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All Pending Atlantic Seismic Permits Denied

WASHINGTON – The Obama administration on Friday formally denied all pending permits to conduct seismic exploration for oil and natural gas deposits in the Atlantic Ocean.

The Bureau of Ocean Energy Management had six seismic testing permits for Atlantic offshore waters that were awaiting approval.

BOEM said the decision was based on several factors, including a diminished need for additional seismic survey information because the administration in December removed the Atlantic and Arctic oceans from the five-year leasing program, from 2017-2022, for oil and gas development on the Outer Continental Shelf.

Abigail Ross Hopper

Abigail Ross Hopper

“In the present circumstances and guided by an abundance of caution, we believe that the value of obtaining the geophysical and geological information from new airgun seismic surveys in the Atlantic does not outweigh the potential risks of those surveys’ acoustic pulse impacts on marine life,” said BOEM Director Abigail Ross Hopper. “Since federal waters in the Mid and South Atlantic have been removed from leasing consideration for the next five years, there is no immediate need for these surveys.”

BOEM said other factors leading to the decision included the possibility that the information would not be used if the Atlantic is not offered for future oil and gas leasing and that the acquired data may become outdated if leasing is far in the future. BOEM also cited the probable development of less environmentally harmful survey technology before future exploration would be needed.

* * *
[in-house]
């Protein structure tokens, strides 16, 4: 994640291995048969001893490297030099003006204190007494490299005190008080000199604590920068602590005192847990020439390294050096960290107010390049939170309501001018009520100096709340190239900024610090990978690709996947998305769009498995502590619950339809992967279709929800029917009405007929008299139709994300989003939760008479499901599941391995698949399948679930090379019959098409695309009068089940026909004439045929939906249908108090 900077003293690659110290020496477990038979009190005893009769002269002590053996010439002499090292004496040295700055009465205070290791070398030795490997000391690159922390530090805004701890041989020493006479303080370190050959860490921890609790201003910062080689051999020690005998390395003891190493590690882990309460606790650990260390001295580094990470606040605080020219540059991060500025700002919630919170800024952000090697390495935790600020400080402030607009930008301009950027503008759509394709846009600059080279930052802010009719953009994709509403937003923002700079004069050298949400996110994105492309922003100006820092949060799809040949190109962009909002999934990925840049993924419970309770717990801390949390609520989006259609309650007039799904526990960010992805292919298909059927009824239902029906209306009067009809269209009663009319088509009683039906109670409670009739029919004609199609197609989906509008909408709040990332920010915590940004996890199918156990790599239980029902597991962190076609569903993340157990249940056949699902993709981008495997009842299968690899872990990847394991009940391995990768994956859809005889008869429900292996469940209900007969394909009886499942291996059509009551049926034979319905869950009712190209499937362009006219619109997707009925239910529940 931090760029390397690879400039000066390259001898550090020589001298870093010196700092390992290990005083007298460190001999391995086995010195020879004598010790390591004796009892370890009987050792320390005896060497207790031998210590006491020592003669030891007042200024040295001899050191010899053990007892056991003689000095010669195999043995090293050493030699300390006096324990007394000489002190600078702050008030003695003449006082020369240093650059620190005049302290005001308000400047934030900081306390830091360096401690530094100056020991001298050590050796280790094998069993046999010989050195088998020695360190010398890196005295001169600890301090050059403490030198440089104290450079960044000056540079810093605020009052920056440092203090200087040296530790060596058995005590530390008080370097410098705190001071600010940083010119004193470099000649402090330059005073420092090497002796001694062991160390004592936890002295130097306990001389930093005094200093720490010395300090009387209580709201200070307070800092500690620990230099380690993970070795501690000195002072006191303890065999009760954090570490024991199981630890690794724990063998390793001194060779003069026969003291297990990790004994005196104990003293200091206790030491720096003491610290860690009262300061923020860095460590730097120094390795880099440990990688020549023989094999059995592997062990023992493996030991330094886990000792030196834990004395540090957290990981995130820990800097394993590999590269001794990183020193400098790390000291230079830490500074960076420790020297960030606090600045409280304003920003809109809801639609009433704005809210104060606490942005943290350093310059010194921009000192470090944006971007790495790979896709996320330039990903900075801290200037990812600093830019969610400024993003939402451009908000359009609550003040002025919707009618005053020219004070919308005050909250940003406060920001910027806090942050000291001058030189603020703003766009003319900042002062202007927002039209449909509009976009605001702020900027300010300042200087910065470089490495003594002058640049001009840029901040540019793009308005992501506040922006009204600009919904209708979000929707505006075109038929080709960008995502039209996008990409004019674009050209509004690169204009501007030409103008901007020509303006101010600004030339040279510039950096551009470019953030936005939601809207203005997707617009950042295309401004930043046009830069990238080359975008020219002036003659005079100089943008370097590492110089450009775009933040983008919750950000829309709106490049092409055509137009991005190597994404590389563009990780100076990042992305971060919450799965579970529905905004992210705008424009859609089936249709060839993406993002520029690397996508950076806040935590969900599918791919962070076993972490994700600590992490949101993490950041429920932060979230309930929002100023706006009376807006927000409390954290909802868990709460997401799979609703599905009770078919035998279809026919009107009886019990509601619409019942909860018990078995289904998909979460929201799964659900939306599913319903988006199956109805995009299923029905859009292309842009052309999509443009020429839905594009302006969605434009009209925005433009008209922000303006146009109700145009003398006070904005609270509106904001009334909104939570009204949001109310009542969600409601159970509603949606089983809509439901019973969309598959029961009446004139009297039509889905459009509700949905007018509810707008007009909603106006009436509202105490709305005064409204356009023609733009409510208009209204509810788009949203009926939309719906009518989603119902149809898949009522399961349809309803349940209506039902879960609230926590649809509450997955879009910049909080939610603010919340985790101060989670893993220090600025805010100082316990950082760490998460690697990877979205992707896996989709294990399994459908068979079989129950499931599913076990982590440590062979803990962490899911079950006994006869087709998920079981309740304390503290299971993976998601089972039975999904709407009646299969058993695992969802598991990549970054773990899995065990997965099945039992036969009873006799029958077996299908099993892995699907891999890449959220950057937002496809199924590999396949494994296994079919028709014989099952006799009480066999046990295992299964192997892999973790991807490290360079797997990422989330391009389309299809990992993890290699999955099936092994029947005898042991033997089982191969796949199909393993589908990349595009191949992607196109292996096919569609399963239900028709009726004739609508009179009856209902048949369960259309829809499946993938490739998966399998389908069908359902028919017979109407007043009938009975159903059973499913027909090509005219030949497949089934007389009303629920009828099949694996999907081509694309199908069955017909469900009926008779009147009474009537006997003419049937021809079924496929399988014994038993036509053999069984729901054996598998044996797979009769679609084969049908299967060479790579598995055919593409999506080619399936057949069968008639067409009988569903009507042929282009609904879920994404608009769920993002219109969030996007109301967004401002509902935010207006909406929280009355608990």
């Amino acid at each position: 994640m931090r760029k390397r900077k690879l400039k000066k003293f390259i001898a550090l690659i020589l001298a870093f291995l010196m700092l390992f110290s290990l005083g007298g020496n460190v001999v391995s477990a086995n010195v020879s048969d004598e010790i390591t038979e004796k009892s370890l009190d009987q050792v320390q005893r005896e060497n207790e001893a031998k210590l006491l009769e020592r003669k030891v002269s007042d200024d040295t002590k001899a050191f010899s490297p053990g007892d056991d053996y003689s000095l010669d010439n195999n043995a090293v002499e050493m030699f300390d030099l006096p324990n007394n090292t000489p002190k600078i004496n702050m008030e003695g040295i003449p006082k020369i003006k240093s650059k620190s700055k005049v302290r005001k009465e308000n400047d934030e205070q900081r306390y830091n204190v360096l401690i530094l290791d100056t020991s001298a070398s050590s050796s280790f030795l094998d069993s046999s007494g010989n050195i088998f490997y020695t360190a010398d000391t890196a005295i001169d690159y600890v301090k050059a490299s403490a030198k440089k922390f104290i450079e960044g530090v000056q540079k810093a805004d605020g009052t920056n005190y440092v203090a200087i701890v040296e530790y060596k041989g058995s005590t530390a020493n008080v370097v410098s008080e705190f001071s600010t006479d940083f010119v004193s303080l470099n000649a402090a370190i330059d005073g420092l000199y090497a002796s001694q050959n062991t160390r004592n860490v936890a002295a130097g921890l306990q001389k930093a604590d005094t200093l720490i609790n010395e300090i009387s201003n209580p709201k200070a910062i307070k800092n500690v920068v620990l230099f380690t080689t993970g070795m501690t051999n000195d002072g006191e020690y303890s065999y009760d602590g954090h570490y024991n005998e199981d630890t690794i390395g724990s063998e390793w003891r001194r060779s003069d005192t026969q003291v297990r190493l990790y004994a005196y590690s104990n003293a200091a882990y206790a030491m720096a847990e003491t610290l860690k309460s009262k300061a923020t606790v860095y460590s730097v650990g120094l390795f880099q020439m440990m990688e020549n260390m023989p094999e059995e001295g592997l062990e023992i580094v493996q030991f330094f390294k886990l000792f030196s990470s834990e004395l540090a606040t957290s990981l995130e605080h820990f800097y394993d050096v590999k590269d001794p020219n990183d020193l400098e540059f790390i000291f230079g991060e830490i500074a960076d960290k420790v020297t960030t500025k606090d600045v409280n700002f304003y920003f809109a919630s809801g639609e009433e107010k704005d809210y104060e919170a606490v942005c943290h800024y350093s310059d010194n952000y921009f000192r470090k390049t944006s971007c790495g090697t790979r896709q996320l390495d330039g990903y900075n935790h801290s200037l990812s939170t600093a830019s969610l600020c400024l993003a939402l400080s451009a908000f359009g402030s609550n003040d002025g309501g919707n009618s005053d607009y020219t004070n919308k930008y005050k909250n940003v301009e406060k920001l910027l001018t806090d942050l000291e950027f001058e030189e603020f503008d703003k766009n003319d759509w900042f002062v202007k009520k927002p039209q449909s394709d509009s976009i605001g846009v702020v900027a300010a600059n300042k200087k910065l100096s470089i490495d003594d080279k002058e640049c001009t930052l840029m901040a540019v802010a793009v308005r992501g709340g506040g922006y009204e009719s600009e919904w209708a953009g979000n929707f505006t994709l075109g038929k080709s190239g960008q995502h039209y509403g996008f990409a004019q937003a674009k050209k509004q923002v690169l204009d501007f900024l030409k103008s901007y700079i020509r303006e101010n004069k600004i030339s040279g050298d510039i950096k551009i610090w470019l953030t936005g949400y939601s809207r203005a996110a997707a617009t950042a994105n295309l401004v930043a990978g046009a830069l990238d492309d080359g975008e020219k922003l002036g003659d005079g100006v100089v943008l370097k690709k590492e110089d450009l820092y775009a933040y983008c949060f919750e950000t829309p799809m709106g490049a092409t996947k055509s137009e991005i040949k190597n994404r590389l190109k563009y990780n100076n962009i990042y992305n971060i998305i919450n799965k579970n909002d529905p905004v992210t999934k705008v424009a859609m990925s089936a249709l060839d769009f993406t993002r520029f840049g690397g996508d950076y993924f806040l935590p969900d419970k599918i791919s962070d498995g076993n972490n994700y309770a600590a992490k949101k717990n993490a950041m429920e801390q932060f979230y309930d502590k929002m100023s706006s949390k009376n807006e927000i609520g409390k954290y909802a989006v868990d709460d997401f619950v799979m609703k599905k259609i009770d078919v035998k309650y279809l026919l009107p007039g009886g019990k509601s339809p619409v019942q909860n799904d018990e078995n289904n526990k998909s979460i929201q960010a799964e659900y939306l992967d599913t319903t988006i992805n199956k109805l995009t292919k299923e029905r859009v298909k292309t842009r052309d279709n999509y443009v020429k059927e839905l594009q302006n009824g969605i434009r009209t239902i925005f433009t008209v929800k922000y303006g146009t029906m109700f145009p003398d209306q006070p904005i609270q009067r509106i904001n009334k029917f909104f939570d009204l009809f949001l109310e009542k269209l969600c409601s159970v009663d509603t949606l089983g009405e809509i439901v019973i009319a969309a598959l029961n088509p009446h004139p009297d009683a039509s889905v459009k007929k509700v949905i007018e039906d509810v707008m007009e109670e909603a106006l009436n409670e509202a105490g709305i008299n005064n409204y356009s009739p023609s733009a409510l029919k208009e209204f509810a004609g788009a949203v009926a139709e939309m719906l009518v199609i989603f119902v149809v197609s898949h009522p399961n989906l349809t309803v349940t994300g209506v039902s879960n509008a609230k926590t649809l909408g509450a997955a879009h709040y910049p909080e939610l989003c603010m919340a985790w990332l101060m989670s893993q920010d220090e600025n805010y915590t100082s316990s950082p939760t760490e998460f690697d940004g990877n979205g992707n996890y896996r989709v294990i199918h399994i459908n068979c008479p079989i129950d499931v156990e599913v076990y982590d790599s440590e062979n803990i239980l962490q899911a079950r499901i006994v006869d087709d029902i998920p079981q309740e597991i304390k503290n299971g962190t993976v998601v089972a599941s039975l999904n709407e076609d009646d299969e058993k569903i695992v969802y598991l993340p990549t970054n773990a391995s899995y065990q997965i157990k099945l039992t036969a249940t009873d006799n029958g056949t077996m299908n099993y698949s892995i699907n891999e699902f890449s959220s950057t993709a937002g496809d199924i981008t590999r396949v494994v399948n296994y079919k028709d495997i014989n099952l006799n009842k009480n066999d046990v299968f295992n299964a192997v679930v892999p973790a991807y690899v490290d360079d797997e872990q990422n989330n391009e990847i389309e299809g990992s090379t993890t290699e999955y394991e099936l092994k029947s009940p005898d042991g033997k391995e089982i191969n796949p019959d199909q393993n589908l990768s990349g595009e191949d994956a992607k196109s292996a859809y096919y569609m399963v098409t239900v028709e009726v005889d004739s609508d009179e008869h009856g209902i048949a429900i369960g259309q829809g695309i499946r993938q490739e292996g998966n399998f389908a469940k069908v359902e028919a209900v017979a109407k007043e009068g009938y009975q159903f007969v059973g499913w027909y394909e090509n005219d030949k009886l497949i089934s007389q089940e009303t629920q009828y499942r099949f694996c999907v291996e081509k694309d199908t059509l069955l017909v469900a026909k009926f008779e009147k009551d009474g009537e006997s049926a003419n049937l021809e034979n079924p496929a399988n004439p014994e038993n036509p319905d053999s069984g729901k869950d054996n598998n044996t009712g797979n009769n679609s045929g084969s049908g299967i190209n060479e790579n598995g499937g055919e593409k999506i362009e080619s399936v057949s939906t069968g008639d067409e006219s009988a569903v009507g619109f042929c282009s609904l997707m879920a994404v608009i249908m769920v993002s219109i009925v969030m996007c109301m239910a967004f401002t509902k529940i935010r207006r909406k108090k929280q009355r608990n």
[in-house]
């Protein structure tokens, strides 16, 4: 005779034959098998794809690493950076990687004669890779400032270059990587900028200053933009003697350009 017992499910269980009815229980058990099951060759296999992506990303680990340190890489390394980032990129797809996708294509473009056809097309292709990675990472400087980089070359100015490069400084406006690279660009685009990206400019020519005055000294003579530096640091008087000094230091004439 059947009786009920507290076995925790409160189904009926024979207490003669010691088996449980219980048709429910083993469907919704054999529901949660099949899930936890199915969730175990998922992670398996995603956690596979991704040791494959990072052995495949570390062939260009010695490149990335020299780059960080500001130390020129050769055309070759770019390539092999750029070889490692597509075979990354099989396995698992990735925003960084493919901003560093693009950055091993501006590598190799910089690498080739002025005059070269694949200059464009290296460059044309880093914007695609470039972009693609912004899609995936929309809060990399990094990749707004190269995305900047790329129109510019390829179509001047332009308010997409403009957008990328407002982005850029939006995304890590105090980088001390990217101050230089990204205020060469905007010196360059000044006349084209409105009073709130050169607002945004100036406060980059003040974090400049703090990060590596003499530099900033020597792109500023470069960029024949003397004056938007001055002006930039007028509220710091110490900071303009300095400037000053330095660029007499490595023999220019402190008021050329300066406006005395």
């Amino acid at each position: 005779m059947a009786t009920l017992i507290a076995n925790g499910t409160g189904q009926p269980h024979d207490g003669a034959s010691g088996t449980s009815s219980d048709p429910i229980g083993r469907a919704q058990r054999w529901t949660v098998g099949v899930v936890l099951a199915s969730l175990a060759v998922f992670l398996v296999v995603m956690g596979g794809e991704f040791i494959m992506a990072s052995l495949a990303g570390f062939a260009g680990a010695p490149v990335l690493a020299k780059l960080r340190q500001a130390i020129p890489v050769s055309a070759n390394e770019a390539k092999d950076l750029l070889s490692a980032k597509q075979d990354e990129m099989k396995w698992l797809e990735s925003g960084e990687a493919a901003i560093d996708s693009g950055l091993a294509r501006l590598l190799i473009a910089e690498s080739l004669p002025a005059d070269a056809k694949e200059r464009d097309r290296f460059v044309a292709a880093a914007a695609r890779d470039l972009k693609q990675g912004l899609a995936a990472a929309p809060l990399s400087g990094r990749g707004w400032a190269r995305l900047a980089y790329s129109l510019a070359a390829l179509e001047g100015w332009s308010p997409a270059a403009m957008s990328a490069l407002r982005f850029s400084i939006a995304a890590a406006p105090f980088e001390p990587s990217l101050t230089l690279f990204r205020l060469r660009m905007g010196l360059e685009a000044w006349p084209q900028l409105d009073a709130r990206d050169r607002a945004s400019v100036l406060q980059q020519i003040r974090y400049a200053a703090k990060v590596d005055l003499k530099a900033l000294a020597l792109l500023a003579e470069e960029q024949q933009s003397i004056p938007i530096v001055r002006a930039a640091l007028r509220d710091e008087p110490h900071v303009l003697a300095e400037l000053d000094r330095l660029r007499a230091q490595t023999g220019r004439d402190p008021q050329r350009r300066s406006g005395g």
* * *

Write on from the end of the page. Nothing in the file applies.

The action was applauded by opponents of offshore drilling and seismic testing, who had cited risks to marine life and to the economy of tourism-dependent coastal communities.

“Today, we thank the Obama administration for finishing the job in protecting the Atlantic Ocean from offshore drilling activities,” said opposition campaign director Claire Douglass of the ocean conservation group Oceana.

The Business Alliance for Protecting the Atlantic Coast, a group of business interests up and down the East Coast, including chambers of commerce, restaurant associations, commercial fishing groups and real estate organizations, also applauded the action.

“Seismic testing is a dangerous, old technology that would dramatically harm our marine life and thus threatening our local tourism and commercial fishing economies,” said Frank Knapp, co-founder of the alliance. “This important decision will buy us time to educate the next administration about the Atlantic Coast business community overwhelming opposition to offshore drilling.”

The decision only affects the six permit applications for the use of airgun seismic surveys that were proposed for oil and gas exploration deep below the ocean floor. Surveys for other, shallow-depth purposes typically do not use airguns.

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Staff Report

The story was compiled by staff members of Coastal Review Online.